I know my values… now what?
Now that you’ve determined what you feel are your core values… hang them up. (You can use this editable printable). When you are dealing with a certain situation that pertains to one of your values, mention it.
“Thanks so much for helping me, I’m so glad our family values helping out.”
Remind them of your values. Speak them vocally as much as you can. Your kid’s will hold on to them more if you use repetition.
The Smiths love courage…
The Jones are hard workers…
The Millers love new adventures…
The Parkers are crazy for Disney….
And on and on.
Family Culture Series
- Post 1: Family Culture: The Ultimate Guide To Building Strong Families
- The Second Article: Family Values: How To Determine Then Live Out What Matters Most (you are here)
- Post 3: Family Traditions: The Indisputable Benefits of Family Rituals
- Family Identity: The Thing Tight Knit Families Have That Distant Families Don’t (Pt. 4)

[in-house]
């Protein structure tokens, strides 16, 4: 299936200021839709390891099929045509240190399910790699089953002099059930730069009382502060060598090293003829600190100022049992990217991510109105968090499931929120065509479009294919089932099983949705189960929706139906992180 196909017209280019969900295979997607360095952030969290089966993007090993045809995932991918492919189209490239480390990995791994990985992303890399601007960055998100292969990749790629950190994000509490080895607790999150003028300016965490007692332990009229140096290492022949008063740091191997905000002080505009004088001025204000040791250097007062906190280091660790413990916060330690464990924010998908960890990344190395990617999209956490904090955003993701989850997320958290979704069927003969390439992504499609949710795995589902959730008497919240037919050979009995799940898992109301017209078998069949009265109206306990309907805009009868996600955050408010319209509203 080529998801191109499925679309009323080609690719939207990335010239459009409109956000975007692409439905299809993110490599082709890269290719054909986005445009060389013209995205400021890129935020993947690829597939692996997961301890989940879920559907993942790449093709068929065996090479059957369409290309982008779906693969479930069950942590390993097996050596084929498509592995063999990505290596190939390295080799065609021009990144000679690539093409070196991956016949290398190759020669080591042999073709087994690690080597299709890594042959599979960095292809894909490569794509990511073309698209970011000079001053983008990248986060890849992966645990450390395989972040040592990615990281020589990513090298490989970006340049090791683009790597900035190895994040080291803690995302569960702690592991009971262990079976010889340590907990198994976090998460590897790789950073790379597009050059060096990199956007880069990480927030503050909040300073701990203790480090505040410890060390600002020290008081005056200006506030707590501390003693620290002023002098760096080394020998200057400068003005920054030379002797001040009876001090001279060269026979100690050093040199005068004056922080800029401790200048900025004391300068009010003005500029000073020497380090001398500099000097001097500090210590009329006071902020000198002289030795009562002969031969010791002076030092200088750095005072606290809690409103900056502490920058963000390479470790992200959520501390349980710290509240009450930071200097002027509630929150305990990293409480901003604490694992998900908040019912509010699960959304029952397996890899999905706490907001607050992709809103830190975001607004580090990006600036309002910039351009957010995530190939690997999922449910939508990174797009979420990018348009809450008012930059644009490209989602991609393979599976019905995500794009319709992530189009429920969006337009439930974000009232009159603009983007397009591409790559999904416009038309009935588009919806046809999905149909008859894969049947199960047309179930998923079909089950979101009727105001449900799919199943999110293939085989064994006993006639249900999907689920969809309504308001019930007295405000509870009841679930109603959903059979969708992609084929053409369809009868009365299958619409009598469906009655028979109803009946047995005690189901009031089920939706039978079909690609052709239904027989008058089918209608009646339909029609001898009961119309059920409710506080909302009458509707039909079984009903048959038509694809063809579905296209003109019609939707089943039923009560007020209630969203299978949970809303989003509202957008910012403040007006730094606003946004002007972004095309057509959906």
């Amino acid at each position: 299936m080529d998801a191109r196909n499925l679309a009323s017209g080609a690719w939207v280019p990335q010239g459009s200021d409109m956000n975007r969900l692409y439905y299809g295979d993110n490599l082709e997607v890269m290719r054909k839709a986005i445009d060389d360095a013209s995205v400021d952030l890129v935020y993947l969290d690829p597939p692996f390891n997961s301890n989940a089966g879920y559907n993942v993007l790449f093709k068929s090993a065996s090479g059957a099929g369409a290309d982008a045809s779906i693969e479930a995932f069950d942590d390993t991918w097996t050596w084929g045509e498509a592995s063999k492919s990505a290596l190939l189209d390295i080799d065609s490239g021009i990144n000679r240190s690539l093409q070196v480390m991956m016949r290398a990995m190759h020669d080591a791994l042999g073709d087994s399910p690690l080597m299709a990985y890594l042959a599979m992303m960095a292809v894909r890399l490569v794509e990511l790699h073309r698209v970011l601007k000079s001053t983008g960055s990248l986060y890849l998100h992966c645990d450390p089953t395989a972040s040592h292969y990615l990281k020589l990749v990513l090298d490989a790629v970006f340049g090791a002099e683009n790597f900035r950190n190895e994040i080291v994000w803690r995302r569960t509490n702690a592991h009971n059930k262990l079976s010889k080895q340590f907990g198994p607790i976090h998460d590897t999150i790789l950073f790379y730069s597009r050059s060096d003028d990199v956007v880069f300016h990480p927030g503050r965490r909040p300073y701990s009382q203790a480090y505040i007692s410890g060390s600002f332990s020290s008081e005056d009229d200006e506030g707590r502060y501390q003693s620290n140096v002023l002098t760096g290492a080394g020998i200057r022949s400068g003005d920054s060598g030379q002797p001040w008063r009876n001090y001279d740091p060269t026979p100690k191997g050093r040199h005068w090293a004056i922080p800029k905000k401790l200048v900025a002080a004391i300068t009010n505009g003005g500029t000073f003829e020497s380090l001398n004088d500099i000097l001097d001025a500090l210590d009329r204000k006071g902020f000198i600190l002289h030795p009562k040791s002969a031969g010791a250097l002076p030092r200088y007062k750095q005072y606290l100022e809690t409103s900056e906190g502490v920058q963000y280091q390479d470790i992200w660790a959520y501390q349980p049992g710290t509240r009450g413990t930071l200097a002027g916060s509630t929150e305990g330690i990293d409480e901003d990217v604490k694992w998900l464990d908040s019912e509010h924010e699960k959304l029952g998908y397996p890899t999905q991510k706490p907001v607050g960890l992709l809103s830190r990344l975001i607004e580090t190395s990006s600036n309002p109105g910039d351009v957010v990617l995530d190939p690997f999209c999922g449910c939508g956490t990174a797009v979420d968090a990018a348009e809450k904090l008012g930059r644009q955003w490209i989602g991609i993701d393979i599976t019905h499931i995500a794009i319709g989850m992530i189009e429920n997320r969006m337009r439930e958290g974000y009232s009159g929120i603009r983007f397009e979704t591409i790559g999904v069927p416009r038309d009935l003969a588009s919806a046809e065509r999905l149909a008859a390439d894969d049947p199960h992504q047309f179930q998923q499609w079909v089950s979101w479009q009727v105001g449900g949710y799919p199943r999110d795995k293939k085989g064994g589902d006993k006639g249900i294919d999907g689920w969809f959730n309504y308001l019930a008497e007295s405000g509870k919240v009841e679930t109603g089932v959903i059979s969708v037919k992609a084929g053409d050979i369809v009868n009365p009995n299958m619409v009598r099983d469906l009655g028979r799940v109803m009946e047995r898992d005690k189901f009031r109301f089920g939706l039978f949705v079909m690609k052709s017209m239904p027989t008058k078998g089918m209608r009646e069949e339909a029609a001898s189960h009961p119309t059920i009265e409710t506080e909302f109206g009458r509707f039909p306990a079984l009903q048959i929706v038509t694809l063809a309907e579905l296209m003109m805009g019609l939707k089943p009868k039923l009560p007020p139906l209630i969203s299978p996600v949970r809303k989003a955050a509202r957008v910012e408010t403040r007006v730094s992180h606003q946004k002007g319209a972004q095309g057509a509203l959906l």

You’ve Got A Family Culture… Embrace It
Figuring out your family values will probably be fun. But, even if it doesn’t sounds like fun….you gotta do it.
We can’t expect our children to mine the depths of our hearts and then live out the things we value most. And, odds are in this fast paced, frenzied world, we aren’t even living out our deepest values.
It takes planning and work to live intentionally. But, that can change. It doesn’t have to be hard… we just have to put our values front and center.
“Activities that give us durable happiness are the ones we have a hand in creating. We don’t just sit back and receive pleasure (fun with family, etc.). We actually generate the pleasure ourselves.”
-Secrets of Happy Families
In my quest to strengthen our own family culture and help you strengthen yours, I made a beautifully functional Family Culture Pack for you. Use it to brainstorm your family values, then edit the template and print your own family values to frame or hang on the fridge.
Nail down the aspects of your family culture you already have and those that are lacking. Begin improving your own family culture today.
If you don’t determine and then live our your values… your children won’t either.